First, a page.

However, there was no stopping these trendsetting Japanese women, and the momentum they generated for women reading and writing has not ceased since. This was actually in fact nothing new as aristocratic women had been reading and writing highly creatively for a very long time in Japan.

    That said, in 1903, twenty years after these articles started appearing in the press worrying about whether Japanese women would remain ryosai kenbo, good wife wise mother, as per the popular term coined in the Meiji era about what was expected of women, the first Western-style magazine specifically targeting women was launched. 36 years after the first Western-style magazine was launched in Japan.

    This launch of a commercial magazine targeting Japanese women was followed by another groundbreaking launch by five pioneering feminists of a magazine called Seito, Blue Stocking in 1911 that shocked the nation and had issues banned on occasion as they apparently posed a danger to the nation. It covered topics such as prostitution, abortion, women’ suffrage (something they got, universally, approved in 1945) and poverty.

    In the late 1880s a series of articles appeared in the Japanese media about ‘Dangerous Books’ for women Posted by Richard Nathan
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    Japan’s ‘first’ Olympic Book, ‘The Fruits of Olympus’, was published in 1940[UPDATED: 3-1-2023]

    In 1932 Japan sent a large team of 115 men and 16 women to the Los Angeles Summer Olympics. They performed extremely well, winning 7 gold, 7 silver, and 4 bronze medals. Japan’s success at this Olympics did not just generate nationalistic pride at home; it also produced one of Japan’s first Olympic literary works, a bestselling novella by Hidemitsu Tanaka (1913-1949), Orinposu no Kajitsu, The Fruits of Olympus (1940).

    Tanaka was an Olympic rower who at the age of 19 competed in the Men’s Coxed Eights. He and his Olympic crew didn’t bring back any medals from the games. But the Olympic experience led to Tanaka’s novella, which unlike his Olympic feats was a major success, creating its own narrative milestone.

    The Fruits of Olympus, a rites of passage novel about unrequited love, is the tale of a young moody athlete, also a rower, leaving his country and representing it on the Los Angeles Olympic stage. It is not a tale of the fruits of success.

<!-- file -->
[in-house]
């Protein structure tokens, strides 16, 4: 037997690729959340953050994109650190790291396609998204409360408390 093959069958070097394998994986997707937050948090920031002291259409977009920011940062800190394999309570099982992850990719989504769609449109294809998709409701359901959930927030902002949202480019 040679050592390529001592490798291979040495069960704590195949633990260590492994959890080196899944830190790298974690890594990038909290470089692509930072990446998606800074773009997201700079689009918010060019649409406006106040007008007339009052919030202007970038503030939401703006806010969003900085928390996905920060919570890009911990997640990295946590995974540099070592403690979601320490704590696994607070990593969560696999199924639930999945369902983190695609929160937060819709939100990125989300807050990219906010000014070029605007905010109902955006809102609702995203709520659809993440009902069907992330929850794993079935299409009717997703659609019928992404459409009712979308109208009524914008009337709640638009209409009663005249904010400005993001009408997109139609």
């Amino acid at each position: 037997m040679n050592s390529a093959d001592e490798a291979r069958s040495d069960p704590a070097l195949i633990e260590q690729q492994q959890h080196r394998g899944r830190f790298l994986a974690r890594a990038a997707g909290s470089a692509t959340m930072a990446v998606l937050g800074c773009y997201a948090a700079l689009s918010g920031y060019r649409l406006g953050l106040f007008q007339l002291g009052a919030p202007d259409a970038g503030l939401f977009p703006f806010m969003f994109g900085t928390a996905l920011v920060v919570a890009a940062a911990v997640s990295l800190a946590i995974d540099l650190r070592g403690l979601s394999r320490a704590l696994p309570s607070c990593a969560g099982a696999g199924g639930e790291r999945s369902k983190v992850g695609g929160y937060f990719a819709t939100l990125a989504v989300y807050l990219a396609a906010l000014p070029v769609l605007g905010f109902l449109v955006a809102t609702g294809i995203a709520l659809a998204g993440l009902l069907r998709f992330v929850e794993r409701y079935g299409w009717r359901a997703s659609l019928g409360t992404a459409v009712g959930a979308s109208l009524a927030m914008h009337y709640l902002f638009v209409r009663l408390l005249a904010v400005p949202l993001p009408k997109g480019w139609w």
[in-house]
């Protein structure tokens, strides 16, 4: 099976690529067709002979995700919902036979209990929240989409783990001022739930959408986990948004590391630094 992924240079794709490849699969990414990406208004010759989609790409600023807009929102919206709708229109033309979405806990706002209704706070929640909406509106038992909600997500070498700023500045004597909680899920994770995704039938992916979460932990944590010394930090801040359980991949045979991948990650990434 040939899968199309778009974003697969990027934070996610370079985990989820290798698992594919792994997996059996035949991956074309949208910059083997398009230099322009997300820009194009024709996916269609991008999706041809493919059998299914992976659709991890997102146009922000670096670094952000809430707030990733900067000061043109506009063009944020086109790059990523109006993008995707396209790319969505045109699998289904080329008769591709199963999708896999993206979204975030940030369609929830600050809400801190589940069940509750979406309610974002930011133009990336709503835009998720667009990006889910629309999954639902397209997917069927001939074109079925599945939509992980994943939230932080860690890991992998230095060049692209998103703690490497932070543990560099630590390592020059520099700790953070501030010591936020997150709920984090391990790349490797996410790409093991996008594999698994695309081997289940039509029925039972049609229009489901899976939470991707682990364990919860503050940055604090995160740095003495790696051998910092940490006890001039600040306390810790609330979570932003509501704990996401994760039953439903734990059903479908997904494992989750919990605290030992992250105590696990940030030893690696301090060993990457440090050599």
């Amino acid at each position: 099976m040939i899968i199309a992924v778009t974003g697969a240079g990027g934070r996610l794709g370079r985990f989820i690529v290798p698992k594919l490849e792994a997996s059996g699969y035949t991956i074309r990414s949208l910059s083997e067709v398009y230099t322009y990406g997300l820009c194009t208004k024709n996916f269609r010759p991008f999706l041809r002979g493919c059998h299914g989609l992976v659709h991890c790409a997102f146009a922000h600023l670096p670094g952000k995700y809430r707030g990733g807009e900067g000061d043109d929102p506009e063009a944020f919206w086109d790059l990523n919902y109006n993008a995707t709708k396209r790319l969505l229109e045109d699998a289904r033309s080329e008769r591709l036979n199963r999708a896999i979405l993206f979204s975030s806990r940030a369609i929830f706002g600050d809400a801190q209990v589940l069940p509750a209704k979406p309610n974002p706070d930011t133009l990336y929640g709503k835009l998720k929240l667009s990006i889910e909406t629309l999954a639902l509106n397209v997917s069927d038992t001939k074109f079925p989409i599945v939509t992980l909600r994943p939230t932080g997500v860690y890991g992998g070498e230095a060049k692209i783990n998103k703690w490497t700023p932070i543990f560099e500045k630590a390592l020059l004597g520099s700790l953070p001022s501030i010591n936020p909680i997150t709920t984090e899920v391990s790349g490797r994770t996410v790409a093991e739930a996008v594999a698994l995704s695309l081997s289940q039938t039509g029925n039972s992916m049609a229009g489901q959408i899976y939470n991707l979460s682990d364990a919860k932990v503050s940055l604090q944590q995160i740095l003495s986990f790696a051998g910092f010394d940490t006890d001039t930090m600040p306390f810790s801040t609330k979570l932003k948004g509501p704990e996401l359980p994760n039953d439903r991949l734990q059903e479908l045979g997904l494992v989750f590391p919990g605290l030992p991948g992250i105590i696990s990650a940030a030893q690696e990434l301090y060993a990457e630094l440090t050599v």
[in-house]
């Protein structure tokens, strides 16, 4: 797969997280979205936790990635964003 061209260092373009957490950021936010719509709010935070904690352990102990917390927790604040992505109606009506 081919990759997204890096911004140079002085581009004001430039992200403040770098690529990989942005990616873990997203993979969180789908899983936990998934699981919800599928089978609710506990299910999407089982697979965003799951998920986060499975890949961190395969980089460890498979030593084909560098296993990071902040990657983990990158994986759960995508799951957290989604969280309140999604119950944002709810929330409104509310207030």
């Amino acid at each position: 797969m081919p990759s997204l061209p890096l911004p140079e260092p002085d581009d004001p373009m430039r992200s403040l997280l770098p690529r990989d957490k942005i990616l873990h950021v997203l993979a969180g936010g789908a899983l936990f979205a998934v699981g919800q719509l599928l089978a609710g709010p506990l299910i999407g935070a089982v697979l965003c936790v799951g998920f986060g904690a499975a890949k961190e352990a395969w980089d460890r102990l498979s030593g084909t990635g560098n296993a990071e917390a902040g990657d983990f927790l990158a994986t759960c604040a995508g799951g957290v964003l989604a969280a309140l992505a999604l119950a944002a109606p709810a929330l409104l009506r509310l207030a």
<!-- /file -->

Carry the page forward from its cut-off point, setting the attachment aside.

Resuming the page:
The Fruits of Olympus is not your typical Japanese sports book with an individual becoming a national hero by overcoming every challenge faced through extreme hard work and diligence. Much of the short novel takes place on the boat journey from Japan to the games in the United States.

    The novella, a semi-autobiographical I-novel style work of autofiction, follows Sakamoto, a university rower who doesn’t enjoy all aspects of being part of his Olympic team. The rowers life takes on new meaning, however, during the boat journey to America on which a female athlete (an 18 year-old high jumper) catches his eye and he falls for her. 

    The Fruits of Olympus articulates the anxiety of youth struggling with young love, authority, peer-pressure and expectations. Rowing success is elusive, Sakamoto’s efforts are fruitless and he returns to Japan without fulfilling his dreams; and is unable to rise to the challenge of even telling the high jumper how he feels.

    The Fruits of Olympus was initially published in a literary magazine, Bungakukai, but became more popular in book format, according to academics, after Japan’s defeat in the Second World War – especially among schoolboys.

    Perhaps, as some academics have argued, Sakamoto’s international failure, his skepticism about the strategy and approach adopted, and his inability to articulate his feelings, including those of defeat, reflected how many felt in post-war Japan.

    Since its publication in 1940: popular Japanese sports have diversified to include diving and football as well as rowing; and Japan’s Olympic literature has also evolved in a way that would undoubtedly have surprised but perhaps also delighted Tanaka.

    Japan’s ‘first’ Olympic Book, ‘The Fruits of Olympus’, was published in 1940 Posted by Richard Nathan